On March 21, 2011, about four weeks after Hernandez received the Notice of Seizure, she sent the DMV a Notice of Transfer/Release of Liability form, which is a standard DMV form that owners file to notify the DMV of a vehicle sale. This form also transfers liability for traffic violations and civil litigation from a car's seller to its new owner. The form that Hernandez sent to the DMV contains her signed statement that she sold the Lumina to " Arturo Esparza" on February 13, 2011--six days before Esparza's arrest.
On April 15, 2011, Esparza was indicted on one count of knowingly importing marijuana in violation of 21 U.S.C. § § 956 and 960. Prior to trial, Esparza moved to exclude the Notice of Transfer/Release of Liability form and a printout of information stored in DMV computers concerning the Chevy Lumina (the " DMV Printout" ). Similar to the Notice of Transfer/Release of Liability form, the DMV Printout reflects Hernandez's out-of-court statement that she sold the Chevy Lumina to Esparza on February 13, 2011. During two pretrial hearings, Esparza argued that the two documents should be excluded on the grounds that Hernandez's statement was inadmissible hearsay, and its admission would violate the Confrontation Clause. In response, the government said that Hernandez would testify during trial, and thus there was no right to confrontation concern. The district court's analysis then focused mainly on whether a hearsay exception applied, and did not address the Sixth Amendment objection. After concluding that several hearsay exceptions applied to Hernandez's statement, the district
court ruled that the documents were admissible.
In July 2012, the district court presided over a three-day jury trial. On the second day, the government informed the court that it had decided not to call Hernandez as a witness, even though she was on the government's witness list and at the courthouse. The government then called Department of Homeland Security (" DHS" ) Special Agent Dina Glaze, who testified at length about Hernandez's hearsay statement that she had sold the car to Esparza, as reflected on the DMV Printout, which the court admitted over Esparza's renewed objection. Agent Glaze testified that the DMV Printout reflected the recording of Hernandez's Notice of Transfer/Release of Liability form, which meant that " the ownership of the vehicle" changed from Hernandez to Esparza-- i.e., that Esparza owned the car.
Esparza did not testify, but called four witnesses in the defense case. The first was Hernandez's ex-boyfriend, Felipe Sanchez Escobedo (" Sanchez" ), who testified that he did not know Esparza. Sanchez explained that in January 2011, his ex-girlfriend Hernandez gave him her Chevy Lumina to sell. Around February 2011, he sold the car to a man named Ricardo Dominguez Morales (" Dominguez" ), who was a friend of Sanchez's boss. On the day of the sale, Sanchez did not have the car's title with him, so he arranged to have Dominguez return the next day to pick up the title. However, Dominguez, who took possession of the car on the day of the sale, never returned for the title.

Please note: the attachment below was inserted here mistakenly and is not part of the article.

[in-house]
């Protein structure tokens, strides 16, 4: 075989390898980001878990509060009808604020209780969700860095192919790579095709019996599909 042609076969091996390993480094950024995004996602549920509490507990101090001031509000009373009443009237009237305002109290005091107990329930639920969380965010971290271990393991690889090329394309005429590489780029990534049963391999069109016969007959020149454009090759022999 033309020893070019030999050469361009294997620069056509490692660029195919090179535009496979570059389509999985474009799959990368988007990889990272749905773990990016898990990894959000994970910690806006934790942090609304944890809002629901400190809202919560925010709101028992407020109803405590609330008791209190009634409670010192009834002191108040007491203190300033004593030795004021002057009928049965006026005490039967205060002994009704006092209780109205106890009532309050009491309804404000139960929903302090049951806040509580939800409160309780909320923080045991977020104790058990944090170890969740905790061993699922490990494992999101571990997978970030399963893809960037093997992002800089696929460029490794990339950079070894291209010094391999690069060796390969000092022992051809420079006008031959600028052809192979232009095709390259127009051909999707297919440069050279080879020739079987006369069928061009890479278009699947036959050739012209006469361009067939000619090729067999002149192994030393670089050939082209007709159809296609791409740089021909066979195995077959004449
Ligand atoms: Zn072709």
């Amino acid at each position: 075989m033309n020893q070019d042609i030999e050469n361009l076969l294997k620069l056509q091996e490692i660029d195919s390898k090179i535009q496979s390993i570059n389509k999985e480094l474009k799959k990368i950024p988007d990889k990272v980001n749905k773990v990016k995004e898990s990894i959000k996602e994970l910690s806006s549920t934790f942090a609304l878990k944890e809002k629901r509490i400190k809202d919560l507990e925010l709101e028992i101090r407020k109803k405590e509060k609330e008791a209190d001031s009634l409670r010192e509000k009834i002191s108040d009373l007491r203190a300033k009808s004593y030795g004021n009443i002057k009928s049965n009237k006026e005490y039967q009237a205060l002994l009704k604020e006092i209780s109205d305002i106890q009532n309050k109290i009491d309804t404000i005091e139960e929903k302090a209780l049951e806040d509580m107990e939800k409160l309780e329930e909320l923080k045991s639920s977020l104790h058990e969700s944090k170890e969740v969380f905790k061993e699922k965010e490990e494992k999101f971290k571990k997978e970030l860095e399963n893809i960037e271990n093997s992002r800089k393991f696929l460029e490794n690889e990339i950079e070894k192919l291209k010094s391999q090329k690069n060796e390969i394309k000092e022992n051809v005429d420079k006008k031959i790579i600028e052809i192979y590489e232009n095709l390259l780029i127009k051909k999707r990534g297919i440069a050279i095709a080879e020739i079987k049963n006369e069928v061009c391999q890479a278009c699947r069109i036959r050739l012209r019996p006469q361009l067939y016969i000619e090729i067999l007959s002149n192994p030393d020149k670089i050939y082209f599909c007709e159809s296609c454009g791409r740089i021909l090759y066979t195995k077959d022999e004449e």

Three weeks after the sale, Sanchez received a call from Hernandez, who was very upset. (Agents had seized the car and arrested Esparza in the interim.) Concerned that Hernandez " was going to be in trouble" because of Esparza's arrest, Sanchez went to Dominguez's house to confront him and force him to " assume responsibility for the car." After the confrontation, Dominguez gave Sanchez documents relating to the sale of the car, including a Notice of Transfer/Release of Liability form that was partially filled out to indicate that Hernandez sold the car to " Arturo Esparza." Dominguez's name does not appear anywhere on the form. In turn, Sanchez gave the form to Hernandez, who presumably signed it and sent it in to the DMV. On cross-examination, the government attempted to impeach Sanchez with the Notice of Transfer/Release of Liability form signed by Hernandez. However, Sanchez repeatedly insisted that he sold the car to Dominguez, not Esparza, contrary to what the form reflects.
The defense also called as a witness DHS Special Agent Jeffrey Richardson. Agent Richardson testified that on July 7, 2011, as part of the government's continuing investigation after Esparza's arrest, he interviewed Hernandez, the registered owner of the car. During the interview, Hernandez admitted to Agent Richardson that she did not personally sell her car, but instead gave it to her ex-boyfriend, Sanchez, who sold it for her in January 2011. Hernandez later faxed to Agent Richardson a photocopy of the Notice of Transfer/Release of Liability form that she had sent to the DMV, along with a photocopy of Esparza's driver's license. Agent Richardson also testified that Esparza's seized cell phone contained text messages from " Lulu," who he determined to be the same person as Dominguez. This testimony confirmed that Esparza and Dominguez in fact knew one another. Esparza's remaining witnesses were his mother and ex-girlfriend, who both testified that he had never owned a car. Esparza's mother stated that he often crossed the border on foot and she would pick him up in her car on the U.S. side. Esparza's ex-girlfriend